- Explain product liability and its impact on marketing
- Explain privacy law and its impact on marketing
- Explain fraud in the marketing process and its impact
- Explain the laws that regulate marketing
While there are situations in which we expect individuals to act according to higher moral laws, at a basic level we always expect business professionals to follow the law. Virtually every marketing activity has legal and ethical implications. Canadian laws fall across multiple jurisdictions from Federal (national) to Provincial and even Municipal. Canadian companies operating internationally would potentially need to consider the specific legal requirements of the country of their customers, although there can be exceptions in the digital space. It is complex. As a marketer your analysis must include the external environment. The majority of businesses rely on compliance of these laws and standards through self-regulatory organizations such as the Canadian Marketing Association (CMA)(https://www.the-cma.org/regulatory/code-and-guidelines), Advertising Standards Canada (ASC)(https://adstandards.ca/) or the Canadian Association of Broadcasters (CAB)(https://www.cab-acr.ca/english/default.shtm). To join each body your business must comply with both the laws AND demonstrate ethical behaviour.
As Canada is a member of the most trade agreements in the Group of Seven countries (G7) often Federal laws may conflict or need to meet higher international standards. An example of this need for alignment is privacy laws (https://pressbooks.nscc.ca/nsccprinciplesofmarketing/chapter/__unknown__/) in Canada compared to the General Data Protection Regulations (GPDR)(https://www.zdnet.com/article/gdpr-an-executive-guide-to-what-you-need-to-know/) which are the core of Europe’s (EU) digital privacy legislation. European standards to combat cybersecurity are higher than Canada’s current legal regime.
Most of the laws that impact marketers fall into three categories.
Below is a summary of the considerations for any company that wishes to operate and market in Canada. Depending on how your organization is structured, i.e. a social enterprise (e.g Hope Blooms) versus a publicly listed company on an exchange (e.g. Shopify) or your client is a government agency (e.g. Province of Nova Scotia) will determine which laws you need to consider. Marketing professionals need to continually review these laws and standards as they assess the external environment for their marketing strategies.
- BUSINESSES need protection from other businesses (https://pressbooks.nscc.ca/nsccprinciplesofmarketing/chapter/__unknown__-2/). Competition protection laws address fairness and pricing.
- CONSUMER need protection from businesses (https://pressbooks.nscc.ca/nsccprinciplesofmarketing/chapter/__unknown__-3/). Consumer protection laws are created to ensure the rights of consumers and to create a fair marketplace for consumers.
- SOCIETY needs protection from businesses (https://pressbooks.nscc.ca/nsccprinciplesofmarketing/chapter/__unknown__/”). Social costs businesses create, must be regulated.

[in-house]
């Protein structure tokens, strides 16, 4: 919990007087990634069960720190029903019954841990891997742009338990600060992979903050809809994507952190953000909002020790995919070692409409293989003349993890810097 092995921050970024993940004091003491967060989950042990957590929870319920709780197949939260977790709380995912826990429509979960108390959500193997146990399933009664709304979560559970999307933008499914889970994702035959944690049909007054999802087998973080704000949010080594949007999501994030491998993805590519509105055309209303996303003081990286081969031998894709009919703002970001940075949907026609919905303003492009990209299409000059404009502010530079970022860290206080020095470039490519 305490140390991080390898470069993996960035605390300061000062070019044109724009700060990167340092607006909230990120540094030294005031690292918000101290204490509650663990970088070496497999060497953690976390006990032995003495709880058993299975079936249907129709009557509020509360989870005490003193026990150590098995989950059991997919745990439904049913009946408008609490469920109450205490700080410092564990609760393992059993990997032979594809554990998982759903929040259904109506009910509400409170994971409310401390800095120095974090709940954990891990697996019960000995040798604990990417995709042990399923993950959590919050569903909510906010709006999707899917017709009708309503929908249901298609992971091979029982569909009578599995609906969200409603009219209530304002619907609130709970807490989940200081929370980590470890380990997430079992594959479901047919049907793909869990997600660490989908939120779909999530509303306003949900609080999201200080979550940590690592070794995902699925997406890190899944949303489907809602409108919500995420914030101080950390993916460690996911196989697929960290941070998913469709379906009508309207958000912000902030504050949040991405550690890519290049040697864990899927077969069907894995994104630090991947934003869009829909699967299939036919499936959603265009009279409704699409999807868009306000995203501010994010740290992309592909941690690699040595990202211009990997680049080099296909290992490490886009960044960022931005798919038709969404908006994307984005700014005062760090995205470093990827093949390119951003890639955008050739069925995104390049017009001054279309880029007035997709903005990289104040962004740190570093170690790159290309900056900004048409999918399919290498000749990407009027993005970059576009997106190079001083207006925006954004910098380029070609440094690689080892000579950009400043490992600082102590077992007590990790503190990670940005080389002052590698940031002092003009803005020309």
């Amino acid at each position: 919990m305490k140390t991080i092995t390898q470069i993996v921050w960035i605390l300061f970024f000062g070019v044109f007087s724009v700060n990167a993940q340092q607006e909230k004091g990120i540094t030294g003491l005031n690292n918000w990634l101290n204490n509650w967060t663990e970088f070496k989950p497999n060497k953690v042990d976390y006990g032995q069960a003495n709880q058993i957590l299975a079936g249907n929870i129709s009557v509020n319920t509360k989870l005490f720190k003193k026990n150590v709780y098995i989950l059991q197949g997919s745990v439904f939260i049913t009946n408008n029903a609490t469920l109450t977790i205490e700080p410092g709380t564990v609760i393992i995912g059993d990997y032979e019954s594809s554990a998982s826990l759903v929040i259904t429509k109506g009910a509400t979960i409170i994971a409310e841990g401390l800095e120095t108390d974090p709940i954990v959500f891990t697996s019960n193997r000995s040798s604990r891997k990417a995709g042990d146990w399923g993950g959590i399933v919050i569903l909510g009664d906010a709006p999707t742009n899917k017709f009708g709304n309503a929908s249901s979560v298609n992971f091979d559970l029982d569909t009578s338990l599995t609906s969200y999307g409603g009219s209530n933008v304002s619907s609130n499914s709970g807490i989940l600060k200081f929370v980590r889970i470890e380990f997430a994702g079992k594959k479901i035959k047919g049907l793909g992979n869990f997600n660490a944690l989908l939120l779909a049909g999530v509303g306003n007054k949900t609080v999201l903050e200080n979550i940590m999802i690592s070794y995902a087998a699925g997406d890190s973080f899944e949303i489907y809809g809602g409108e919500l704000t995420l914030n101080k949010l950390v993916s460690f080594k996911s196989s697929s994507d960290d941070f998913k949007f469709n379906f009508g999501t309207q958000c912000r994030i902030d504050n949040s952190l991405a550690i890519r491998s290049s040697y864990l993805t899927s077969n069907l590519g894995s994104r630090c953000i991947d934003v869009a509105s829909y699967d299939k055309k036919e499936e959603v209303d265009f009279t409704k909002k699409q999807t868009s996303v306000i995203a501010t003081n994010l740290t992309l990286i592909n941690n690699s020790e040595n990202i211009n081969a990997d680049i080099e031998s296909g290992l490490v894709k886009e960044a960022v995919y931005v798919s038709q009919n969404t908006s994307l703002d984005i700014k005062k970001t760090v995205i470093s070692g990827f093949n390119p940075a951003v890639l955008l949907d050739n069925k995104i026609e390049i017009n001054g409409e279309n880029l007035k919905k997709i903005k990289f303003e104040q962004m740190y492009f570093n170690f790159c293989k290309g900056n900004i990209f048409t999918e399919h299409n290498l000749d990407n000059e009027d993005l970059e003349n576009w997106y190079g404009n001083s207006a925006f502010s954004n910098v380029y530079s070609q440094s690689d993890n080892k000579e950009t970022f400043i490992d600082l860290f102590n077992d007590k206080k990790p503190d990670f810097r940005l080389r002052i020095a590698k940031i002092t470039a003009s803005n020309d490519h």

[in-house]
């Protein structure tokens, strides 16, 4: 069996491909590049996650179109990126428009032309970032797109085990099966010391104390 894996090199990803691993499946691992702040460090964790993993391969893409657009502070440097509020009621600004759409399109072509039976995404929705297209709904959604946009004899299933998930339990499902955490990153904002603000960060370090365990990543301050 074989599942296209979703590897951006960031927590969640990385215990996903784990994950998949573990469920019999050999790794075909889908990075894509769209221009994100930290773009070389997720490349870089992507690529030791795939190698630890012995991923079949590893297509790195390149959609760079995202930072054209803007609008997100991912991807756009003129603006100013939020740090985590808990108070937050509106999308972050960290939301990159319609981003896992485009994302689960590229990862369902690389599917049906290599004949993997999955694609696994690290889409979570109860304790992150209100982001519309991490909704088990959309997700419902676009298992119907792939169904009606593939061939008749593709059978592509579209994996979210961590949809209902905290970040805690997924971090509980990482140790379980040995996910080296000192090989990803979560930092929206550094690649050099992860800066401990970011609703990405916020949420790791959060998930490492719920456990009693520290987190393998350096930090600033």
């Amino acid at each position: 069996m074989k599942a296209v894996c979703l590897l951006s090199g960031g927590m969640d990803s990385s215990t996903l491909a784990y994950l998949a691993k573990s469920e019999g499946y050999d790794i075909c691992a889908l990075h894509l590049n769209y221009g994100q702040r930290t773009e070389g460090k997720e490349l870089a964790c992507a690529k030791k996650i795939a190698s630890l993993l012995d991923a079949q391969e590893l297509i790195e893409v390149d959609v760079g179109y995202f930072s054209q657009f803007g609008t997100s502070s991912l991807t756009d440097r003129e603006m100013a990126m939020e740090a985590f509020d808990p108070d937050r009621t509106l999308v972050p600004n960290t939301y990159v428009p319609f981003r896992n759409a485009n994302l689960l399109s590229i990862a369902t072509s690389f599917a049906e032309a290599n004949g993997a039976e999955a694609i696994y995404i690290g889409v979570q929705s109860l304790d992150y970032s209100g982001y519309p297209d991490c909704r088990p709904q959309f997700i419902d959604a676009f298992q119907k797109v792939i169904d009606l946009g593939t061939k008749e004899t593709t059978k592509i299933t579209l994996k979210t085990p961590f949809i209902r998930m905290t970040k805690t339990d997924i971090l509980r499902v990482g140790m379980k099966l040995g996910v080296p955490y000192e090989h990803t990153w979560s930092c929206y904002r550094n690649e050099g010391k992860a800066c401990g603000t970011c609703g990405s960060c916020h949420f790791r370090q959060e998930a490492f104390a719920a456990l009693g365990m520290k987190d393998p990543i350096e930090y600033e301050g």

DOWNLOAD the table for a summary of Protections and Regulations for Marketing
The History of Consumer Protection in Canada and the U.S.
Historically, consumer protection laws in Canada began as a result of growing pressure for a more activist government response to protect consumer interests in the marketplace, in 1967 the Liberal government of Lester Pearson created the Department of Consumer and Corporate Affairs (CCA)(http://www.thecanadianencyclopedia.ca/en/article/consumer-and-corporate-affairs/). At that time, with the first government to have a minister at the cabinet table designated to represent consumers, Canada was seen as a world leader in consumer protection. Later in the 1990’s the CCA was reorganized multiple departments which today has evolved into the department of Innovation, Science and Economic Development (https://www.ic.gc.ca/eic/site/icgc.nsf/eng/home). Some would argue our leading global role in consumer protection has faded into a crisis management and reactive approach. 
In the United States have been specific formal legal responses to address public outrage over the disclosure of industry abuses and crises. For example, in 1905 a man named Upton Sinclair exposed the terrible worker conditions in the American meat-packing industry. His work sparked public outrage and, in turn, led to the creation of the Food & Drug Administration and the first comprehensive inspection and regulation of food safety in the United States.
Similarly, in the 1960s consumer advocate Ralph Nadar took on automobile safety, highlighting the immense profits made by auto companies relative to their investment in customer safety. In 1966 Congress unanimously passed the National Traffic and Motor Vehicle Safety Act, and the National Highway Traffic Safety Administration gained consumer protection powers. The number of vehicular deaths in the U.S. reached a high of 50,000 in 1960 and have continued to fall despite a larger number of drivers on the road. In Canada, the equivalent law is the Motor Vehicle Safety Act.
- Reading: Product Liability
- Reading: Privacy Laws
- Reading: Fraud in Marketing
- Self Check: Regulatory Laws
- https://policyoptions.irpp.org/magazines/june-2018/the-steady-decline-of-consumer-protection-in-canada/ ↵
- Spencer Weber Waller, Jillian G. Brady, and R.J. Acosta, "Consumer Protection in the United States: An Overview," http://www.luc.edu/media/lucedu/law/centers/antitrust/pdfs/publications/workingpapers/USConsumerProtectionFormatted.pdf. ↵